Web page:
Fortunately, when these two forces are perfectly balanced, we observe a beautiful star.  Our personal star, we call the Sun, an interesting coincidence.  It is interesting to compare this idea with that of the middle pillar as the balance and control, standing precisely between the two pillars each time we were received in the Lodge.  It is also interesting to compare this idea with the lesson of the 32 degree.  Pike goes to great lengths to describe the profound implications of this Royal Secret of equilibrium and balance of the two forces.  He uses the Kabalah to illustrate how the mystery of the balance is relevant between the pairs, such as Wisdom and Power, Justice and Mercy, Necessity and Liberty, and applies this principle to all our actions in the world.

Many years ago, when I was an undergrad in engineering school, I was intrigued by a paragraph in an electronics book which remarked, as an interesting coincidence, how the basic Ohm’s law of electricity, E = IR, had the same exact form as the equation describing viscous fluids.  I eventually came to believe that this similarity was a fundamental principle of the universe.

Looking at Ohm’s law a little closer, we observe the similarity between the three elements of the equation and our familiar Trinity.  The term “E”, which we always call Voltage, in honor of the physicist Alessandro Volta, really stands for EMF, or Electromotive Force.  This is the force that causes the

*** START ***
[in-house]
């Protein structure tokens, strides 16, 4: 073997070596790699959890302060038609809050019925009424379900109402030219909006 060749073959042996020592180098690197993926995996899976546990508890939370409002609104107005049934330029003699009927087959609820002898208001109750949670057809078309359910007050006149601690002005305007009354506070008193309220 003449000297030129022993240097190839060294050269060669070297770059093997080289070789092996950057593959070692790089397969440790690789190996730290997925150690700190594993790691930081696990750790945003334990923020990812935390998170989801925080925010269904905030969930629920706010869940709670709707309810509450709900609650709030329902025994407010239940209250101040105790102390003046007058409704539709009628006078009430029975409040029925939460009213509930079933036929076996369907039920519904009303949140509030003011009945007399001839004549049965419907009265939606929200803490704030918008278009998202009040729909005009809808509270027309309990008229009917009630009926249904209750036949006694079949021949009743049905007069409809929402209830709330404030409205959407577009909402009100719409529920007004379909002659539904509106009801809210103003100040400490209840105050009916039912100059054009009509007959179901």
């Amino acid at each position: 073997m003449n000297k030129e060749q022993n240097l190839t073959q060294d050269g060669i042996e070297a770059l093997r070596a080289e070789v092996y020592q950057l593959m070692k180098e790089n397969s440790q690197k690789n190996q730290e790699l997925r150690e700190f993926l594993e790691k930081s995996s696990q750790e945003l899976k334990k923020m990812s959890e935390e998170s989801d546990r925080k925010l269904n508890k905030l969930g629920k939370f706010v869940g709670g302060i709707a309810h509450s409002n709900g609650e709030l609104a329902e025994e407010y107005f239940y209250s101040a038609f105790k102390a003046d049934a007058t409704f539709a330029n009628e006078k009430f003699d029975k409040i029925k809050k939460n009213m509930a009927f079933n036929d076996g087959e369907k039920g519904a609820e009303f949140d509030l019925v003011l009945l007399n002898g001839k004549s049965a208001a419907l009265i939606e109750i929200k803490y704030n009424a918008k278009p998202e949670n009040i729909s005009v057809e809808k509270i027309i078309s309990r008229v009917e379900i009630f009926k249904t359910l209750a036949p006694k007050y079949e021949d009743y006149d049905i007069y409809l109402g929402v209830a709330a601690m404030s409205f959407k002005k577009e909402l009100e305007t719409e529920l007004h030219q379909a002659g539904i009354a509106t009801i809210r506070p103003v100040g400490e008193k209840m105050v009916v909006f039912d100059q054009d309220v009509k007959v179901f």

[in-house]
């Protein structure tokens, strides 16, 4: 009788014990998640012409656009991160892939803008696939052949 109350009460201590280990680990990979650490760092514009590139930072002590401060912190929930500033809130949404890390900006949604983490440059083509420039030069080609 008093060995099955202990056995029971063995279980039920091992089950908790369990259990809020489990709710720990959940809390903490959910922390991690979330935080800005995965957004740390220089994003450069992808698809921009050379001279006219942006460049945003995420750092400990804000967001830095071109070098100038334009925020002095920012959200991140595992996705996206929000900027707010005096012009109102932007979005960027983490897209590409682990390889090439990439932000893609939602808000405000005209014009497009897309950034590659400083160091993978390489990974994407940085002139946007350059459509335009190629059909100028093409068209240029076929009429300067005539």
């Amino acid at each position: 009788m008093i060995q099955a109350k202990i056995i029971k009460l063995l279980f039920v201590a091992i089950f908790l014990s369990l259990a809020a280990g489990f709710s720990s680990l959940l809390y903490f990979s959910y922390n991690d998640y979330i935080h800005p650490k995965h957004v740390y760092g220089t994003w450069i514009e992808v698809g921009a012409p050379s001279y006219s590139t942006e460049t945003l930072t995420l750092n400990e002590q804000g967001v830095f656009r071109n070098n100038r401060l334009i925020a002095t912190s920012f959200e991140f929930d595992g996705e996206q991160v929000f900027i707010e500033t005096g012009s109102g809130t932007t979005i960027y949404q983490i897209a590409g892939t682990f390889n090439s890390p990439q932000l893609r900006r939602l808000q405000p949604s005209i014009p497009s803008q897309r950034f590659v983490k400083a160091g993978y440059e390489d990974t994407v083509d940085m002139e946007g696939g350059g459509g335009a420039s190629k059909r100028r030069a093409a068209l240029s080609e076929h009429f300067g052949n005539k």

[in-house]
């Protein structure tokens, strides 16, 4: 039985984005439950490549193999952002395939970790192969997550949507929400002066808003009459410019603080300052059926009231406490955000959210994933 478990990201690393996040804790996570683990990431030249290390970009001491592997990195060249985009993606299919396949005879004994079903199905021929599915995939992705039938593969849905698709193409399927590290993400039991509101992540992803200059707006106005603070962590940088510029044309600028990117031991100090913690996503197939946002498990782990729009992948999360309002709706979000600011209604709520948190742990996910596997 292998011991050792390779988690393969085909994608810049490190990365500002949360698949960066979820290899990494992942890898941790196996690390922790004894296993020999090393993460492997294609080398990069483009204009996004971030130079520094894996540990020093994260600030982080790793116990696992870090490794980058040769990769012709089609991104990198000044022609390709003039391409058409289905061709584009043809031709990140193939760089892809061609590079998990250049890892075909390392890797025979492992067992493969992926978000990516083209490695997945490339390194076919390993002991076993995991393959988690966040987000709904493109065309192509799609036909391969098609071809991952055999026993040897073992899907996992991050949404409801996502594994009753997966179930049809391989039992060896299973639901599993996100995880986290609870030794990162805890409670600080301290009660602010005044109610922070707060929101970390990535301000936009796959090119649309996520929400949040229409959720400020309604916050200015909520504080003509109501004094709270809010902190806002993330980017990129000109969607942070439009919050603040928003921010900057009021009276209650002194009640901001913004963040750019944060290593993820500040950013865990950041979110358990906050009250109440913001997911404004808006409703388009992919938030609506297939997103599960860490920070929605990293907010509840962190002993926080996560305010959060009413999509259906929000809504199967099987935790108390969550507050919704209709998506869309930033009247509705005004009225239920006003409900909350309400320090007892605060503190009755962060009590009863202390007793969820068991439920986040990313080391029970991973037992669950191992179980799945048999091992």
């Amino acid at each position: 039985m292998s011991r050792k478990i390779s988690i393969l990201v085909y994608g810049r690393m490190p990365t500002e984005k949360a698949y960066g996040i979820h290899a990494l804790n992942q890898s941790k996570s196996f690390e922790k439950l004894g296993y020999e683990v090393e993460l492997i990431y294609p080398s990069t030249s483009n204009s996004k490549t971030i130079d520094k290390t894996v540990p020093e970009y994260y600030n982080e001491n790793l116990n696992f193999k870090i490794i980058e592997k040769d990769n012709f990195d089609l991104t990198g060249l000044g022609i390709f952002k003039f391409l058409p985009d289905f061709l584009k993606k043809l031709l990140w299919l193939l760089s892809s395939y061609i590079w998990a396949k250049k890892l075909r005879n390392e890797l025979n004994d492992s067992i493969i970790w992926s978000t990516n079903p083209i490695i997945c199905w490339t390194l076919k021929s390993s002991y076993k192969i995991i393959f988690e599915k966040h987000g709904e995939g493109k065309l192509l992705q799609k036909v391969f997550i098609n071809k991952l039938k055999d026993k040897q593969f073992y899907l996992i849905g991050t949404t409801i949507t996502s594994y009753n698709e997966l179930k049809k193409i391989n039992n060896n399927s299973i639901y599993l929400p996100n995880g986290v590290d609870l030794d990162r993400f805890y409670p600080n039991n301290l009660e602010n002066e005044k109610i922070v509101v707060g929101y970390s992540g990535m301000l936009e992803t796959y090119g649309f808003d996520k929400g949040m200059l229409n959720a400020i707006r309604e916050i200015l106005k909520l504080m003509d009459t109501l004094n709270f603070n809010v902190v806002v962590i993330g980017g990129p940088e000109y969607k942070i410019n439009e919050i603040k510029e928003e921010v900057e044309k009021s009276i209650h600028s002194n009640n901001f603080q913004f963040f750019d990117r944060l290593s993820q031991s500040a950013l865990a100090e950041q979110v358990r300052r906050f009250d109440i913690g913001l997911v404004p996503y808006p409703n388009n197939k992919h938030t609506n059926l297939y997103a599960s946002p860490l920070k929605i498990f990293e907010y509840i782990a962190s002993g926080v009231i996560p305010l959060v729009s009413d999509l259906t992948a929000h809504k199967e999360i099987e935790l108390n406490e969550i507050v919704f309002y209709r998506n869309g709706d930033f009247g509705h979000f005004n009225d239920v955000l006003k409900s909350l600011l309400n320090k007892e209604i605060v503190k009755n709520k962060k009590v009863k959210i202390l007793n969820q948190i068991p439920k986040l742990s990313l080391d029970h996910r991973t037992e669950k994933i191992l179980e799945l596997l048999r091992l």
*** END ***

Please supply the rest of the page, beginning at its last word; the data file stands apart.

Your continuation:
electrons to move through a wire, or speed towards a television screen.  It justifiably has the reputation:  “Danger, High Voltage”, and is truly dangerous, like the Sun.  The term “I”, which we always call Current, because the electrons flow like a river, and some call Amperage, in honor of the physicist Andre Ampere, really stands for Intensity.  Electrons permeate and are within everything, of course, like the atoms and water and soil of our first example, and the current is the gushing flow of these electrons.  The term “R”, or Resistance, is so evocative of the third of our Trinity, represented by Man.  The higher the resistance to the flow, the hotter the resistor becomes, and the more the flow of current is impeded.  A current can be induced in a closed loop of wire, but as soon as the Electromotive Force is removed, the resistance in the wire will cause the current to be dissipated as heat.  A superconductor has no resistance at all to the flow.  Once a current is induced, it will flow continuously.  The Trinitarian might envision that everyone has more or less resistance to the Current, or Holy Spirit, that attempts to flow through us, with One exception, a Superconductor through whom the flow never ceases.

The more your education progresses in math and physics, the more compelling the examples become.

There is a compelling reason to adopt the model that the Trinity is a fundamental principle of the universe.  Since it applies to both esoteric and exoteric landscapes, perhaps it will help to dissolve the assumed barrier, and the incidences of hostility, between science and religion.